The weak agreement at last week’s Glasgow climate change summit and double-digit rate increases for power and its delivery in the bills of Maine’s largest electric utilities have a lot in common.

They both showed that fighting climate change faces daunting obstacles, and it comes at great cost.

Facing entrenched economic interests, the U.N. summit struggled to agree on a new target for halting the steady increase in the world’s temperature.  It renewed hopes without much assurance they can be realized.  It recognized that goals set just a few years ago are being missed.

Some small island nations, facing the prospect of literally going under, issued desperate pleas. For example, the government of the Maldives, a group of islands in the Indian Ocean, claimed the country could soon be drowned out of existence.  Meanwhile, India, its big neighbor, refused to kick the coal habit.

Countries broadly agreed on the need to fight climate change. Who pays and how much could not be settled at a meeting of diplomats, where talk is cheap but change is not.  Tougher action might come next year.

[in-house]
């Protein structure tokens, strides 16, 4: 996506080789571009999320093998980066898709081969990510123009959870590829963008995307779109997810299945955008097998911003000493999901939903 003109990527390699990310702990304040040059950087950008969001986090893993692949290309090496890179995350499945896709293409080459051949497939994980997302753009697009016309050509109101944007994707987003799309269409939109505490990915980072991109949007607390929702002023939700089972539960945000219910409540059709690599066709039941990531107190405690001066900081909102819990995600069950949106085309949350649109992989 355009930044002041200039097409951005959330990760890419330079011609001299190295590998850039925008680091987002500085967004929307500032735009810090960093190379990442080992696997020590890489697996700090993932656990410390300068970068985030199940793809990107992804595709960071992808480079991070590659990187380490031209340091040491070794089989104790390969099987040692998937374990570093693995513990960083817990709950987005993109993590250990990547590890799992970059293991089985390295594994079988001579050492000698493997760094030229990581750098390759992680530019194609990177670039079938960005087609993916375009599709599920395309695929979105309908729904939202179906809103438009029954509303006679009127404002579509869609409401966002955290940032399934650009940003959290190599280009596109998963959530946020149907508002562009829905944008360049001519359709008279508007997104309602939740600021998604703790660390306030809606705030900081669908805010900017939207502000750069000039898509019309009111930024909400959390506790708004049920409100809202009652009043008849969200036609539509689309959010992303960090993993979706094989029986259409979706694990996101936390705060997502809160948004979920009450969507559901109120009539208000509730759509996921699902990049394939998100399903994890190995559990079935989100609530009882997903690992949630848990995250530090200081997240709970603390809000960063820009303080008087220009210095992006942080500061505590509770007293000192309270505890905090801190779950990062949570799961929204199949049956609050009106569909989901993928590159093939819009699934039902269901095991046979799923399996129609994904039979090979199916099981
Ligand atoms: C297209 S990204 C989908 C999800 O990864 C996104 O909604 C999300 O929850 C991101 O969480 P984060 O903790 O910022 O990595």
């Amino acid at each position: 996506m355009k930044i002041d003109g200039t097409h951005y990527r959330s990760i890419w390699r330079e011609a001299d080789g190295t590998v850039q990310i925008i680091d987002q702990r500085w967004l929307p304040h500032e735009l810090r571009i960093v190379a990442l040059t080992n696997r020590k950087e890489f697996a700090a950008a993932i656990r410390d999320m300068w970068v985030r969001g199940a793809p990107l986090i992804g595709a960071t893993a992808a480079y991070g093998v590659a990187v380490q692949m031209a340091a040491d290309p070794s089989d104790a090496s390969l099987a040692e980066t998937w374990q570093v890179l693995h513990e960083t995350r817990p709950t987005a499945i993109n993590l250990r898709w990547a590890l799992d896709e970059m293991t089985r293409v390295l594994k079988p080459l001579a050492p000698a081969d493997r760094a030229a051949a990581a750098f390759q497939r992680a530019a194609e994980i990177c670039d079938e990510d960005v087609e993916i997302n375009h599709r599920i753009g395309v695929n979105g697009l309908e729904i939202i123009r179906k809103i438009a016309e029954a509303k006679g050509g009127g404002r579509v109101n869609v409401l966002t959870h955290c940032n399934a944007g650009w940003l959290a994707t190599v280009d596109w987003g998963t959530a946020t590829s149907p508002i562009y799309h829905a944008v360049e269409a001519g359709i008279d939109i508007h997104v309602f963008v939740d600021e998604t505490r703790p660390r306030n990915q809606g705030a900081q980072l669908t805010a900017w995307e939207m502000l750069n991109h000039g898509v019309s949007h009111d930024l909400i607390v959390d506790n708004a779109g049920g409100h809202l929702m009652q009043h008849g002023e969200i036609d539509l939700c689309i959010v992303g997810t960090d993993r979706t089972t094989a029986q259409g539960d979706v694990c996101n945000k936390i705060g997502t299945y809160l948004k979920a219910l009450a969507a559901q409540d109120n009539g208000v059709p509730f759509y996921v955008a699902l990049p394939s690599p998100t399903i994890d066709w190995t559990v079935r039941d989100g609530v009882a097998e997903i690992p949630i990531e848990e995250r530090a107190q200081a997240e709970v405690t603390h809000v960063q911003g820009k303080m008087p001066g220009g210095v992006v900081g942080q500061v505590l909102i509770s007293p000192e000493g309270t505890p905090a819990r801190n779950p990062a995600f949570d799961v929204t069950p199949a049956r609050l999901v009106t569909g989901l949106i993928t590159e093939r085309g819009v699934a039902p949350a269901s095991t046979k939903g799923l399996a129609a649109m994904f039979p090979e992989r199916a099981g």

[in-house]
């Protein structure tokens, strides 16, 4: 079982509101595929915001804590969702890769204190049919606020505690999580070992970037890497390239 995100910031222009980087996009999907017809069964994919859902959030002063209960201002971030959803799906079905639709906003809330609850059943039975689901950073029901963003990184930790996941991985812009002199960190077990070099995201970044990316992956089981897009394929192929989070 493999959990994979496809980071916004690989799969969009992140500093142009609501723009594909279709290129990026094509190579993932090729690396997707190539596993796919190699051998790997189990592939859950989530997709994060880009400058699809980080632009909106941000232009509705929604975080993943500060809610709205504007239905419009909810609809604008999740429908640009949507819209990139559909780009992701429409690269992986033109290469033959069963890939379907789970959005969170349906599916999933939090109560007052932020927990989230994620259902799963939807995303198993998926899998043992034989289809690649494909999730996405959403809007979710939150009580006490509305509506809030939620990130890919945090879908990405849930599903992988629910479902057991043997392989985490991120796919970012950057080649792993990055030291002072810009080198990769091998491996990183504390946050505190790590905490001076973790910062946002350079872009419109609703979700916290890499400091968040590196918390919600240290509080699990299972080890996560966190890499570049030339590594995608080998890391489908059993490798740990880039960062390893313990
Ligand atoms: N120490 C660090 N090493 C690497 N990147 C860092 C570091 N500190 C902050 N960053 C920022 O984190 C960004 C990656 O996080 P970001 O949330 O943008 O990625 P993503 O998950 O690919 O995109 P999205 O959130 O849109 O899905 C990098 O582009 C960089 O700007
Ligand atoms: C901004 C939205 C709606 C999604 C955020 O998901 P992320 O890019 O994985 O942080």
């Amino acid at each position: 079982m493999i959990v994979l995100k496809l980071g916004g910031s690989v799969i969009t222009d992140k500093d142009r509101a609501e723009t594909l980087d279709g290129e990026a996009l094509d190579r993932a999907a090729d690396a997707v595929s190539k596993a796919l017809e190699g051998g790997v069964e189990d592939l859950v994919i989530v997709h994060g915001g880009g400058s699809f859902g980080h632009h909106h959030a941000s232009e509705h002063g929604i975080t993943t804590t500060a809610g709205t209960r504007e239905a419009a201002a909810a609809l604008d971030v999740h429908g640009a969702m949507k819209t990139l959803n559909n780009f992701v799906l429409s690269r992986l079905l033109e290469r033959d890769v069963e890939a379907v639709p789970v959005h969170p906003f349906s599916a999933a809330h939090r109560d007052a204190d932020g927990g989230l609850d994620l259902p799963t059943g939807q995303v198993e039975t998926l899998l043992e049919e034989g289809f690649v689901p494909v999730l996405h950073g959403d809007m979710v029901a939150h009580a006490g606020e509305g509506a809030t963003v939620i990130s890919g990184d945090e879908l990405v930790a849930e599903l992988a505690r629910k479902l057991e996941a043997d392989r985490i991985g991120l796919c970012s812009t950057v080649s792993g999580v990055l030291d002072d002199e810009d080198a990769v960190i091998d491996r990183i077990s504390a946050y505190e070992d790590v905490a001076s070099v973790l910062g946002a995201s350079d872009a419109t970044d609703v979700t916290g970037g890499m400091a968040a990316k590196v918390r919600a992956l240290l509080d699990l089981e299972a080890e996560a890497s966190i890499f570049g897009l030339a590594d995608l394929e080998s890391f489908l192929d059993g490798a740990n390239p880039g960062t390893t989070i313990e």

Some countries have promised to fight climate change, but not kept their commitments.  The dangers remain. But, would American taxpayers back a seawall around the Maldives?  What about helping developing countries exposed to expensive energy standards that had not applied earlier to American and European industry?

The advanced economies grew partly thanks to the use of fuels, especially coal and oil, that are major contributors to rising temperatures.  Even today, U.S. taxpayers keep subsidizing oil producers, encouraging them to find more fossil fuels especially using high-cost fracking.

If Chinese, Indian or Australian coal production or the fate of far-away island countries seems beyond the reach of the daily lives of Americans, the issue of climate change and who pays to fight it comes home with every electric bill.

To get all electric production worldwide to come from renewable sources is estimated to cost between $8 trillion and $14 trillion.  After China, the U.S. is the second largest electricity consumer, so it faces a big bill to eliminate fossil fuel power.

When federal or state governments set out to reduce the huge American share of the total cost of reducing the effects of electric generation, they support few of their mandates with new taxes.  Openly advocating higher taxes for any purpose has become politically hazardous.